Why did Alvin Langdon Coburn do a series of landmark photography experiments in 1916 that led to the creation of his famous Vortographs, the world's first truly abstract photographs which remain among the most striking images of early twentieth century photography?
The Eagle Vortograph 1916 by Alvin Langdon Coburn
In the early 20th century photography was in a rebellious stage. Pictorialist photographers strived to elevate the medium of photography to the same level as painting, but the argument of whether photography was a genuine Fine Art still rumbled on. At the outset of World War I Coburn was well established as a landscape and portrait photographer, but times were changing. As the harsh realities of war affected people around the world the public's taste for the art of the past began to change. Developed countries focused more and more on industry and growth, and art reflected this change by featuring hard-edged images of new buildings, aeroplanes and industrial landscapes. Pictorialism gradually declined in popularity and the new style of Modernism came into vogue, as the public's interest shifted to more sharply focused images.
In 1916 Alvin Langdon Coburn, one of the most outstanding photographers of the period, met poet Ezra Pound who introduced him to the English Vorticist movement which began in London in 1914, formed by the writer and painter Wyndham Lewis. Vorticisim was partially inspired by Cubism and its manifesto rejected landscapes and nudes in favour of a geometric style that was much more abstract. The new visual aesthetics of Vorticism intrigued Coburn, and in 1916 he began to re-examine his photographic style. He proceeded to do a series of photographic experiments to prove that photography was not incompatible with abstraction and only capable of rendering a helplessly accurate and literal copy of the real world.
Coburn's response to critics of photography was a bold and distinctive portrait of Ezra Pound, showing three overlapping images of differing sizes.
Vortograph of Ezra Pound, 1916 by Alvin Langdon Coburn
Coburn also produced a second semi-representational image of Marius de Zayas, who was an early 20th-century Mexican artist, writer and gallery owner who was influential in the New York art circles of the 1910s and 1920s.
Marius de Zayas 1916 Vortograph by Alvin Langdon Coburn
Within a few months in 1916 Coburn progressed from this semi-representational image of Ezra Pound to a series of abstract images that would become the first completely abstract photographs ever made.
How Did Alvin Langdon Coburn create his Vortographs in 1916?
To make these images Coburn invented a kaleidoscope-like instrument with three mirrors clamped together, which when fitted over the lens of the camera would reflect and fracture the image. Ezra Pound called this instrument a Vortoscope and the resulting photographs he called Vortographs. These names came from the word vortex and referred to the emotions and expressive power that artists attempted to unleash in their works.
Coburn's series of 18 Vortographs gained him critical acclaim worldwide, and cemented his place as one of the fathers of Modern photography. "Coburn's Vortographs were the first body of artistic photographs in history to embrace total abstraction, the best of these photographs are quite remarkable: boldly composed, mysteriously unreal and intensely vibrant with light and energy. These images are, most importantly, about the idea of form and power, and come as close as any ever made to giving pictorial expression to thought itself." Keith Davis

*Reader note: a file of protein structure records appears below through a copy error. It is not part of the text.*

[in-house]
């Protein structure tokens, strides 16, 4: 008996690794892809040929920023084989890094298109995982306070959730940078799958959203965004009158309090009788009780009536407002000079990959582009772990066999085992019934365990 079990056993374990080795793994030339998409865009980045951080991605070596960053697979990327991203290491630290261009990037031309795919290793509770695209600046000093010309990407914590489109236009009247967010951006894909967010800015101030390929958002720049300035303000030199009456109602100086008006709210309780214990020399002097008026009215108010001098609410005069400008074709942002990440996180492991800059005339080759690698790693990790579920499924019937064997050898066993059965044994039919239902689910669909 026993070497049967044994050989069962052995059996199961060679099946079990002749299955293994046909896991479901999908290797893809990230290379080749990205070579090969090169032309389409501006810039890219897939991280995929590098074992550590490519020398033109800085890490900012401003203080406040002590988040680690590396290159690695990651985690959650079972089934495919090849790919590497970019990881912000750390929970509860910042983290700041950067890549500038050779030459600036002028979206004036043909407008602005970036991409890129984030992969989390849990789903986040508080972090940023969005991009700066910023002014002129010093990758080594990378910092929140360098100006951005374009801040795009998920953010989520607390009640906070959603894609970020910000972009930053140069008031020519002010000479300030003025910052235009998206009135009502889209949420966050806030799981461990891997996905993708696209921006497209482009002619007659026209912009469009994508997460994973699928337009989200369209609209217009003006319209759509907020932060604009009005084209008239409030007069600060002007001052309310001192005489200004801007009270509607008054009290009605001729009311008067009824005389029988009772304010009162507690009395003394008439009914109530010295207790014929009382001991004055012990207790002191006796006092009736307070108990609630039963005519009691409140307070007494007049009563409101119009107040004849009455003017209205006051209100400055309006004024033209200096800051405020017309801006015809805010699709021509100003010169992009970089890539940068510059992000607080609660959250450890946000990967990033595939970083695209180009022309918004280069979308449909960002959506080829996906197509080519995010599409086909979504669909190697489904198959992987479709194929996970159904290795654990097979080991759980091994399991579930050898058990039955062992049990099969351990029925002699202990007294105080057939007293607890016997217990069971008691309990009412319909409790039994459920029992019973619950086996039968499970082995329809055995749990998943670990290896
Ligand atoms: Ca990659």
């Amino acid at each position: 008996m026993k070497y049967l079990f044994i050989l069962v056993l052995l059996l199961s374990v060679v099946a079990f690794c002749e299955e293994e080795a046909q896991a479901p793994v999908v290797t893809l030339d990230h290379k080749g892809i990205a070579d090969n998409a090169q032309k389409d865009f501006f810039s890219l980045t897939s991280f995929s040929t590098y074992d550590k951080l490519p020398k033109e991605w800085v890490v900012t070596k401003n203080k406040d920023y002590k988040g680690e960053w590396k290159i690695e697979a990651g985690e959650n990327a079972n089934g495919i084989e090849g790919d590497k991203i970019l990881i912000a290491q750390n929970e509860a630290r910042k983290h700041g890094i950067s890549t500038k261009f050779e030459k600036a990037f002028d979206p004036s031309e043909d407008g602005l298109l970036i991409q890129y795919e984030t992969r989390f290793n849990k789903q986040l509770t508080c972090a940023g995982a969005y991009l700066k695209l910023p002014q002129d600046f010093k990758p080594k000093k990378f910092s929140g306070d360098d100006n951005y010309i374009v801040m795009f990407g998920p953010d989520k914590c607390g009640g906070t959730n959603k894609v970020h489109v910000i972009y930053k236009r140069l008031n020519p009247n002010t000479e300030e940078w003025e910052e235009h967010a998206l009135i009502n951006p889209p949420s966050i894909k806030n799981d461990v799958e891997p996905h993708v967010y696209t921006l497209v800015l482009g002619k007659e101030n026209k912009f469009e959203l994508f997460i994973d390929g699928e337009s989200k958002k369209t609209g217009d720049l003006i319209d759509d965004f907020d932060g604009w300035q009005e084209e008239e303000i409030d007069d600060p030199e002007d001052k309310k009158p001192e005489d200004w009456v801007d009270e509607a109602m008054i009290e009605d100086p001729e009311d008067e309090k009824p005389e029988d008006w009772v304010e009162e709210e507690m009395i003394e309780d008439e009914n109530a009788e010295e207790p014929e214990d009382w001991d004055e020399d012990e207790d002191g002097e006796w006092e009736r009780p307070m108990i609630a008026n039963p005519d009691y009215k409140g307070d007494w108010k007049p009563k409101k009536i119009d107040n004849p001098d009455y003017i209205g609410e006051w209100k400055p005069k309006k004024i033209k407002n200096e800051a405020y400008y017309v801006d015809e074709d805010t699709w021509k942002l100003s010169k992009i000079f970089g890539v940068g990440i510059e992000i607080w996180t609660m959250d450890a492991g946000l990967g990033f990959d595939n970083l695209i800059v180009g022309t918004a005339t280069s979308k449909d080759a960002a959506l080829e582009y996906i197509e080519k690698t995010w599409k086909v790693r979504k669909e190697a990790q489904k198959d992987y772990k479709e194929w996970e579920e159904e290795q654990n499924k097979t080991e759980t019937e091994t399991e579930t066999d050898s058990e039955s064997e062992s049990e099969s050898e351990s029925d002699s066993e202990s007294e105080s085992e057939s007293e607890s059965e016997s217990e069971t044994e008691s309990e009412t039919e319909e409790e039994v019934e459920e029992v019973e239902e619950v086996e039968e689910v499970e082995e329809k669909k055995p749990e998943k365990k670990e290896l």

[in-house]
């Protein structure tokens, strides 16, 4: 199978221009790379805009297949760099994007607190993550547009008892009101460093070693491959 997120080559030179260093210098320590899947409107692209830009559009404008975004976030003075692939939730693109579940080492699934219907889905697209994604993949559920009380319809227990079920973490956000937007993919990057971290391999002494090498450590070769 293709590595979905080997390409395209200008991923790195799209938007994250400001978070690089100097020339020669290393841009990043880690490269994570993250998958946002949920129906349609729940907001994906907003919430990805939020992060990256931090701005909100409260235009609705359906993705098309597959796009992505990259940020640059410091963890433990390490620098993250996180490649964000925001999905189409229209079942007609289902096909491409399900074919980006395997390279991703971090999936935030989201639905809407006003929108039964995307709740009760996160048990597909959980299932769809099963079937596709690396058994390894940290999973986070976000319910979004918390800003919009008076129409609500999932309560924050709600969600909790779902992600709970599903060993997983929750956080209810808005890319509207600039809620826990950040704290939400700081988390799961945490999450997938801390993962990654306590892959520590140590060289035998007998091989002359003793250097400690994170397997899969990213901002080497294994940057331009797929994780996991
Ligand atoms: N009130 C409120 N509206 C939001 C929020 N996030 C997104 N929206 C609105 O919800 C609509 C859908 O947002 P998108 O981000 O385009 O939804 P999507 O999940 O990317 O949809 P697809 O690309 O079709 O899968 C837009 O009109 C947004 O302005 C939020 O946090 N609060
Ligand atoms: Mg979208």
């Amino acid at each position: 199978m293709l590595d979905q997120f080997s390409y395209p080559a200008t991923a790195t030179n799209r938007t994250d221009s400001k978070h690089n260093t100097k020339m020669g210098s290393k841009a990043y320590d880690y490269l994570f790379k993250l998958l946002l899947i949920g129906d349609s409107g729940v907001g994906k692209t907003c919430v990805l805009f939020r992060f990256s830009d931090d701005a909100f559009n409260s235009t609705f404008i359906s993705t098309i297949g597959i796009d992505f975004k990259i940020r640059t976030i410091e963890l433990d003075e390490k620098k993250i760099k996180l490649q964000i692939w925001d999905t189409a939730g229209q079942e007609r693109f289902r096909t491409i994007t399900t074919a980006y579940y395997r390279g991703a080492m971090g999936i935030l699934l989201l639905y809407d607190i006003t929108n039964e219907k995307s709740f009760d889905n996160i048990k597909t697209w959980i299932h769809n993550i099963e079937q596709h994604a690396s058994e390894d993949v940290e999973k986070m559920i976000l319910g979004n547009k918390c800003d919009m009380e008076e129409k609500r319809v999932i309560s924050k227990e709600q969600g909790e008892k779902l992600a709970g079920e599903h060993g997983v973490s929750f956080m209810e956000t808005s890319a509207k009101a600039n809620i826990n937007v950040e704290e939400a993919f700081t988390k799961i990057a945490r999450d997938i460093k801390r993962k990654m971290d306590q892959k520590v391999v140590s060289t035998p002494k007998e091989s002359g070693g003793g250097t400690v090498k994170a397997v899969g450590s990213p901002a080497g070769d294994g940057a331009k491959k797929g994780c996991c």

Coburn photographed a myriad of objects including a studio skylight, a bicycle wheel, transforming them into dynamic and complex facets of light and shade. His subjects were reduced to the essential elements of light and form by his triangular arrangement of mirrors directly over the camera's lens. These stunning pictures were distinguished by their bold compositions of ambiguous, reflected, and split shapes radiating vibrant light and energy. With such photographs, Coburn had freed the camera from its obligation to represent reality, employing it instead to pursue pure pictorial invention. This represented a landmark moment in the history of photography.
"Why should not the camera throw off the shackles of conventional representation and attempt something fresh and untried?" Coburn wrote. "Why should not perspective be studied from angles hitherto neglected or unobserved?" His words might seem naive when read from the perspective of this century, with our countless ways of seeing. But this was 1916, and Coburn's thoughts were radical.
The Geometrical Fragmentation of Reality
Vortograph 1916 by Alvin Langdon Coburn
By using a set of mirrors, Coburn's apparatus fragmented reality in the same way as the paintings of Wyndham Lewis. Like a mineral structure, objects acquired a geometric and kaleidoscope appearance, almost completely erasing the forms of the original image. In this Vortograph, 1916 we see an intricate pattern made up of short diagonal lines, contrasting with compact crystalline shapes. A sense of dynamic movement is generated as light is embodied in multi-layered planes which seem as tangible as the fractured object from which they are thrown off.
Coburn's Vortographs were first exhibited in 1917 at the Camera Club in London. The Vorticist movement lasted only a few years, but it had a lasting impact on photography and Coburn's work would remain influential.
Ezra Pound Vortograph 1916 by Alvin Langdon Coburn
Bicycle Wheel Vortograph 1916 by Alvin Langdon Coburn
Arrow Vortograph 1916 by Alvin Langdon Coburn
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